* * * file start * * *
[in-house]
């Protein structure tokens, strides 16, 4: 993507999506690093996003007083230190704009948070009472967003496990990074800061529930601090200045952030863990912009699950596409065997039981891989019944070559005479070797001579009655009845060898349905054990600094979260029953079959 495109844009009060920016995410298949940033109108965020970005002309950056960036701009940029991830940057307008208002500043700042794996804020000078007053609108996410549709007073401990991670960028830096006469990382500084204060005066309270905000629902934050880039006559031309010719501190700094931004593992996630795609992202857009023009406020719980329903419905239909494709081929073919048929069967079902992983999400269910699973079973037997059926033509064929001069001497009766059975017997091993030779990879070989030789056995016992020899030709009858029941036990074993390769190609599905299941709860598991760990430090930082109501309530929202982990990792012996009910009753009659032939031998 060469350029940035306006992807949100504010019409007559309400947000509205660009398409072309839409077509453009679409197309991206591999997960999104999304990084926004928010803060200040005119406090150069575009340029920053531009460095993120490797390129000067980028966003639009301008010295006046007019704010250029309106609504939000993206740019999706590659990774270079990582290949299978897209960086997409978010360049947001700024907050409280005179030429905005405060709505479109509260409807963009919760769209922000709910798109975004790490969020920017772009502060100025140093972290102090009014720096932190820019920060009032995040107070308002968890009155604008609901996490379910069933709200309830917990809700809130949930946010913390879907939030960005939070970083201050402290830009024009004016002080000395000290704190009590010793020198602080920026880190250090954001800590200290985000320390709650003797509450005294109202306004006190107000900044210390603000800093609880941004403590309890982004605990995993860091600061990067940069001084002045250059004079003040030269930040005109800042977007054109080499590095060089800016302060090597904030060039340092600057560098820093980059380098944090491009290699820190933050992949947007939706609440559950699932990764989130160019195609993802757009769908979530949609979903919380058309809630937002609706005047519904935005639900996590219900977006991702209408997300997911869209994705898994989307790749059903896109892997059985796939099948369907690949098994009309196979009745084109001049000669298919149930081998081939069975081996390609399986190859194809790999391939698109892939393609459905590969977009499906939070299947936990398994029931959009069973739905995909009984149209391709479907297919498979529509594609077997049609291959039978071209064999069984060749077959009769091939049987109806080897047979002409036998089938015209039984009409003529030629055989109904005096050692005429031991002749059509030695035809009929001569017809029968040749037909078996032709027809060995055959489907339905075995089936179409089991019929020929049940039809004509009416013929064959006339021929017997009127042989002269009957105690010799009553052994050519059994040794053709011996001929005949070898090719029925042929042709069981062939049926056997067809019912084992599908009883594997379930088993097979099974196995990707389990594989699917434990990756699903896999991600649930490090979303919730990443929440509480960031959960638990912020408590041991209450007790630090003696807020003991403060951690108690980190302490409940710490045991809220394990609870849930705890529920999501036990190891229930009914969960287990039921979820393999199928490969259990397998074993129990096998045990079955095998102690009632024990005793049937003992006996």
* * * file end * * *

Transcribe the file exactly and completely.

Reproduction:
[in-house]
């Protein structure tokens, strides 16, 4: 993507999506690093996003007083230190704009948070009472967003496990990074800061529930601090200045952030863990912009699950596409065997039981891989019944070559005479070797001579009655009845060898349905054990600094979260029953079959 495109844009009060920016995410298949940033109108965020970005002309950056960036701009940029991830940057307008208002500043700042794996804020000078007053609108996410549709007073401990991670960028830096006469990382500084204060005066309270905000629902934050880039006559031309010719501190700094931004593992996630795609992202857009023009406020719980329903419905239909494709081929073919048929069967079902992983999400269910699973079973037997059926033509064929001069001497009766059975017997091993030779990879070989030789056995016992020899030709009858029941036990074993390769190609599905299941709860598991760990430090930082109501309530929202982990990792012996009910009753009659032939031998 060469350029940035306006992807949100504010019409007559309400947000509205660009398409072309839409077509453009679409197309991206591999997960999104999304990084926004928010803060200040005119406090150069575009340029920053531009460095993120490797390129000067980028966003639009301008010295006046007019704010250029309106609504939000993206740019999706590659990774270079990582290949299978897209960086997409978010360049947001700024907050409280005179030429905005405060709505479109509260409807963009919760769209922000709910798109975004790490969020920017772009502060100025140093972290102090009014720096932190820019920060009032995040107070308002968890009155604008609901996490379910069933709200309830917990809700809130949930946010913390879907939030960005939070970083201050402290830009024009004016002080000395000290704190009590010793020198602080920026880190250090954001800590200290985000320390709650003797509450005294109202306004006190107000900044210390603000800093609880941004403590309890982004605990995993860091600061990067940069001084002045250059004079003040030269930040005109800042977007054109080499590095060089800016302060090597904030060039340092600057560098820093980059380098944090491009290699820190933050992949947007939706609440559950699932990764989130160019195609993802757009769908979530949609979903919380058309809630937002609706005047519904935005639900996590219900977006991702209408997300997911869209994705898994989307790749059903896109892997059985796939099948369907690949098994009309196979009745084109001049000669298919149930081998081939069975081996390609399986190859194809790999391939698109892939393609459905590969977009499906939070299947936990398994029931959009069973739905995909009984149209391709479907297919498979529509594609077997049609291959039978071209064999069984060749077959009769091939049987109806080897047979002409036998089938015209039984009409003529030629055989109904005096050692005429031991002749059509030695035809009929001569017809029968040749037909078996032709027809060995055959489907339905075995089936179409089991019929020929049940039809004509009416013929064959006339021929017997009127042989002269009957105690010799009553052994050519059994040794053709011996001929005949070898090719029925042929042709069981062939049926056997067809019912084992599908009883594997379930088993097979099974196995990707389990594989699917434990990756699903896999991600649930490090979303919730990443929440509480960031959960638990912020408590041991209450007790630090003696807020003991403060951690108690980190302490409940710490045991809220394990609870849930705890529920999501036990190891229930009914969960287990039921979820393999199928490969259990397998074993129990096998045990079955095998102690009632024990005793049937003992006996």